Setting CPU affinity results in manual CPU micro management and can be a nightmare to maintain. To make it worse, think of the impact a migration will have, the administrator needs to configure the virtual machines on the destination host to exclude the CPU from all active virtual machines as well.

(Update: Recent vSphere versions offer the “Latency Sensitive” functionality, isolating cores for vCPUs)

Virtual Machine worlds
A virtual machine is made of multiple worlds (threads), besides the vCPU world, worlds are active for the virtual machine MKS subsystem, CD-ROM and VMX file. Although the vCPU world generates the greater part of the CPU load, sometimes a physical CPU is required to run the other worlds. If CPU affinity is set, then all the worlds that constitute the virtual machine can only run on the specified CPUs. If set incorrectly, it can reduce the throughput of the virtual machine as the worlds must compete between each other for CPU time. Therefore it is recommended to add an additional CPU for these worlds. For example; configure a CPU affinity setting that contains 3 physical CPUs for a 2 vCPU virtual machine.

Resource entitlements
As CPU affinity will not automatically isolate the CPU for that specific virtual machine, shares and reservations needs to be set to guarantee a specific performance level. Because the scheduler will attempt to maintain fairness for all virtual machines it is possible that other virtual machines will be scheduled on the set of CPU specified in the affinity set of the virtual machine. Adjust the shares and reservations of the virtual machine accordingly to ensure priority over other active virtual machines. Be aware that CPU reservations are friendly; although the vCPU is guaranteed a specific portion of physical resources, it might happen that an external thread/interloper (other virtual machine) is using the vCPU; this thread will not instantly be de-scheduled. Even when the waiting virtual machine has a 100% CPU reservation configured.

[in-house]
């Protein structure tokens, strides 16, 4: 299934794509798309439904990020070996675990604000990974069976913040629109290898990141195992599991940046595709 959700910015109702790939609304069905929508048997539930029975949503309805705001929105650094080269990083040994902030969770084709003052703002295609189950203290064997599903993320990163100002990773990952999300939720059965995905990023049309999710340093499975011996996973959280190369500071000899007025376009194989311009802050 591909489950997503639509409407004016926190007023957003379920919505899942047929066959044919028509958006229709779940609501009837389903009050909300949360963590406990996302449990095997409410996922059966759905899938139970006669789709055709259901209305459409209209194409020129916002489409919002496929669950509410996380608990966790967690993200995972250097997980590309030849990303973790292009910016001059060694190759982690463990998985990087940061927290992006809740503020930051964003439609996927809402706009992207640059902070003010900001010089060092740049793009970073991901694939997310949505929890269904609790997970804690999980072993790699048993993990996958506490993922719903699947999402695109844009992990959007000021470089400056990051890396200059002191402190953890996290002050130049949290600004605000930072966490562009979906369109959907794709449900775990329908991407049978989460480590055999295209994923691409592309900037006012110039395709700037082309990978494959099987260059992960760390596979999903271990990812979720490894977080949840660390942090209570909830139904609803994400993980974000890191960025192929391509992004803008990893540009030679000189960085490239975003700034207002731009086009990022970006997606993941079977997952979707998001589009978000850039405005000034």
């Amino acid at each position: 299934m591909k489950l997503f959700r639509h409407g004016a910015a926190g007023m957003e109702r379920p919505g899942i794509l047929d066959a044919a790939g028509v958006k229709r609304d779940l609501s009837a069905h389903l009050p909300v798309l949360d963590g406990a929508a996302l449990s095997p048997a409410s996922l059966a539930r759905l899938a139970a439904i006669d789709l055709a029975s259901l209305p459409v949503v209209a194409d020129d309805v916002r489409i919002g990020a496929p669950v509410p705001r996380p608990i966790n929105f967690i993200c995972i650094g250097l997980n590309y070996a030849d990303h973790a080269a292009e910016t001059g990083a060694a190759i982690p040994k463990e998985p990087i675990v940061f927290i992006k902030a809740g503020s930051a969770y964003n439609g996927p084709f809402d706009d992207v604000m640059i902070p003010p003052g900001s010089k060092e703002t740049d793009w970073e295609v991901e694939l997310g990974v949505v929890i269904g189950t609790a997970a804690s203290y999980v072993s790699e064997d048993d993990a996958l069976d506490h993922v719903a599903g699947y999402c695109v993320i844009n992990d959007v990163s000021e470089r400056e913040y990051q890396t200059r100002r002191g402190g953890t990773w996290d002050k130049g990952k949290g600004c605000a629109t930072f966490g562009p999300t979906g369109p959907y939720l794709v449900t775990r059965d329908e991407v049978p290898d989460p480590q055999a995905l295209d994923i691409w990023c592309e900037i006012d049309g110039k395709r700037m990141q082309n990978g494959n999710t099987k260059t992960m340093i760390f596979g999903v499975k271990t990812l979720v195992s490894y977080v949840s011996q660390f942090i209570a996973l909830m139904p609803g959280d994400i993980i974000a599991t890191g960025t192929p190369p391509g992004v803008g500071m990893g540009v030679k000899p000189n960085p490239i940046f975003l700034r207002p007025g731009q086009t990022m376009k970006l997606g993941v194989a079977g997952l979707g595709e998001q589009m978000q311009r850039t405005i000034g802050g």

To make it worse, in the case when multiple virtual machines are affinity-bound to the same processor it is possible that the CPU scheduler cannot meet the specified reservation. Be aware that admission control ignores affinity, so multiple virtual machines can have a full reservation equal to a full core but still need to compete with other affinity bound virtual machines. More information about how CPU reservations work can be found in the article: “Reservations and CPU Scheduling”.

CPU reservations and HA admission control
If the virtual machine with the reservation is running in a HA cluster with a “Host failures cluster tolerates” admission control policy, the CPU reservation will influence the Slot size of the Cluster and can therefore impact the consolidation ratio of the cluster. More info about slot-sizes can be found on the HA deepdive.